This example creates a distributed replicated volume with one brick on six nodes.

# gluster volume create myvolume replica 3 \
  node{1..6}:/data/glusterfs/myvolume/mybrick/brick
volume create: myvolume: success: please start the volume to access data
# gluster volume start myvolume
volume start: myvolume: success
# gluster volume info

Volume Name: myvolume
Type: Distributed-Replicate
Volume ID: ...
Status: Started
Snapshot Count: 0
Number of Bricks: 2 x 3 = 6
Transport-type: tcp
Bricks:
Brick1: node1:/data/glusterfs/myvolume/mybrick/brick
Brick2: node2:/data/glusterfs/myvolume/mybrick/brick
Brick3: node3:/data/glusterfs/myvolume/mybrick/brick
Brick4: node4:/data/glusterfs/myvolume/mybrick/brick
Brick5: node5:/data/glusterfs/myvolume/mybrick/brick
Brick6: node6:/data/glusterfs/myvolume/mybrick/brick
Options Reconfigured:
transport.address-family: inet
nfs.disable: on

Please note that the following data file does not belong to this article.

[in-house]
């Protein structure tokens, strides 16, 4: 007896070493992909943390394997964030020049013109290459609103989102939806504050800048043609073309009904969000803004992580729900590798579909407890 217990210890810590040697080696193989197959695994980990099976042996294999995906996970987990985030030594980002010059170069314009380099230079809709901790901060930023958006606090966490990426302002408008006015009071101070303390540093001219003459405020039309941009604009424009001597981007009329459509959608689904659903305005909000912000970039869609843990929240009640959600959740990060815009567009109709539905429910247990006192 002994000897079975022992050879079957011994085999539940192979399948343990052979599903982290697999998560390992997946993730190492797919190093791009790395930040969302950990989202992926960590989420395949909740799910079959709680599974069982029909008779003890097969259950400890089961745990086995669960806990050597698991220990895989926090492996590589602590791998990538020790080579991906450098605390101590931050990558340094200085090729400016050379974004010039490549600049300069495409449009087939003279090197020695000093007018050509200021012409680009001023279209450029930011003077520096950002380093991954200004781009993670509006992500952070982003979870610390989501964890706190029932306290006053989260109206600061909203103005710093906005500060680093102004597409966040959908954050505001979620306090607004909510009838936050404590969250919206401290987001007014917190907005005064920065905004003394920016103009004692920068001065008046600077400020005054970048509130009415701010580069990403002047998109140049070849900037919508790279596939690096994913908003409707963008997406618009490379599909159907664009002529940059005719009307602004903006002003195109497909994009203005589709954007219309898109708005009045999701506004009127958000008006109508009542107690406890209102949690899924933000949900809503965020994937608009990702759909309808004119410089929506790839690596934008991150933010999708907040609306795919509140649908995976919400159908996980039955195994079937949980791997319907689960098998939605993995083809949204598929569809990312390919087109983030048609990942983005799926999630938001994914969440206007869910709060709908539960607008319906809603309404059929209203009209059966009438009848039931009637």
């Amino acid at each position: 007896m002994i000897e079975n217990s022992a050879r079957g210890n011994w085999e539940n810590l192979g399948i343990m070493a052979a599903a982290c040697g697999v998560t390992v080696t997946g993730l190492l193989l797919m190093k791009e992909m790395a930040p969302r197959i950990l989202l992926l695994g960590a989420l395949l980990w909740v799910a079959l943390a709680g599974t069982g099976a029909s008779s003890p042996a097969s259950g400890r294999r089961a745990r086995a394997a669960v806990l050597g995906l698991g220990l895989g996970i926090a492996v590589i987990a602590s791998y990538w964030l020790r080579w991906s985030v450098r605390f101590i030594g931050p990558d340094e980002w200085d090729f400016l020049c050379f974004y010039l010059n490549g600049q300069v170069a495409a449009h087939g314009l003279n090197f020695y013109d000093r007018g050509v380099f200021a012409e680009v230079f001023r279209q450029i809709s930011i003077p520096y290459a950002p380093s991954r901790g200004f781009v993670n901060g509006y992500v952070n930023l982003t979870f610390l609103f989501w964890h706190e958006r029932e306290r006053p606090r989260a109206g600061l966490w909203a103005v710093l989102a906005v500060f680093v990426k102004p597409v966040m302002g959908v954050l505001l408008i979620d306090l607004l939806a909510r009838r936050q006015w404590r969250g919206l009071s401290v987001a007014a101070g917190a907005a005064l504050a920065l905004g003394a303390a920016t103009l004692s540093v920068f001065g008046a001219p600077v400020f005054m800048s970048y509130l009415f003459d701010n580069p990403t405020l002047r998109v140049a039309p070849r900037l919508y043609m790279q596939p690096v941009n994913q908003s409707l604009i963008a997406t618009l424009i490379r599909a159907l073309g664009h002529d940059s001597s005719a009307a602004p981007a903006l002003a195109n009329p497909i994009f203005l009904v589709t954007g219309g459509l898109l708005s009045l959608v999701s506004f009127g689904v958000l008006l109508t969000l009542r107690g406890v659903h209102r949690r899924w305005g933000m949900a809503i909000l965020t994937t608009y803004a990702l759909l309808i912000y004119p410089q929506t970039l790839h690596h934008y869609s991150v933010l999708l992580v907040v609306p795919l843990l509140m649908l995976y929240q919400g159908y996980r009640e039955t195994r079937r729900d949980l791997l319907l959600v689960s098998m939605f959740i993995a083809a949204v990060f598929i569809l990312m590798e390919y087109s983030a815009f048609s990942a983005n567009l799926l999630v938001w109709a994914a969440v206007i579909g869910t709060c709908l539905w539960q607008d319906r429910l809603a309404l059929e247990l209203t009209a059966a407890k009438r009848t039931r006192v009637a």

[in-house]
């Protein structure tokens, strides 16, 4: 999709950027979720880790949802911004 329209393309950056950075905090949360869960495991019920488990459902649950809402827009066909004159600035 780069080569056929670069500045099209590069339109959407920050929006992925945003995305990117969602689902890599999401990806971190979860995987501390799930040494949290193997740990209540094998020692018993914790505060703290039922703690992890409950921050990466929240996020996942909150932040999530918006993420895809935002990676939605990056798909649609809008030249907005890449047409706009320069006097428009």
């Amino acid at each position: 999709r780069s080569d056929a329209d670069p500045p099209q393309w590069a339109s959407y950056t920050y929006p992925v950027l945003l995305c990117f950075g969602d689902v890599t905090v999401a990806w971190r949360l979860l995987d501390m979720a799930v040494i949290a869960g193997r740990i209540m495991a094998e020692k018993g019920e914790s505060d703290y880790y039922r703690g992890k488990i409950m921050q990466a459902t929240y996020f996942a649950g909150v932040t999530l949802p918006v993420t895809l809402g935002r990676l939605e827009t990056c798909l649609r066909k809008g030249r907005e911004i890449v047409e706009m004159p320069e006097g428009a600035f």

performance.client-io-threads: off

Example 3.5 Creating a distributed replicated volume with one brick on six nodes with an arbiter

This example creates a distributed replicated volume with one brick on six nodes. Each third brick is used as an arbiter brick.

# gluster volume create myvolume replica 3 arbiter 1 \
  node{1..6}:/data/glusterfs/myvolume/mybrick/brick
volume create: myvolume: success: please start the volume to access data
# gluster volume start myvolume
volume start: myvolume: success
# gluster volume info

Volume Name: myvolume
Type: Distributed-Replicate
Volume ID: ...
Status: Created
Snapshot Count: 0
Number of Bricks: 2 x (2 + 1) = 6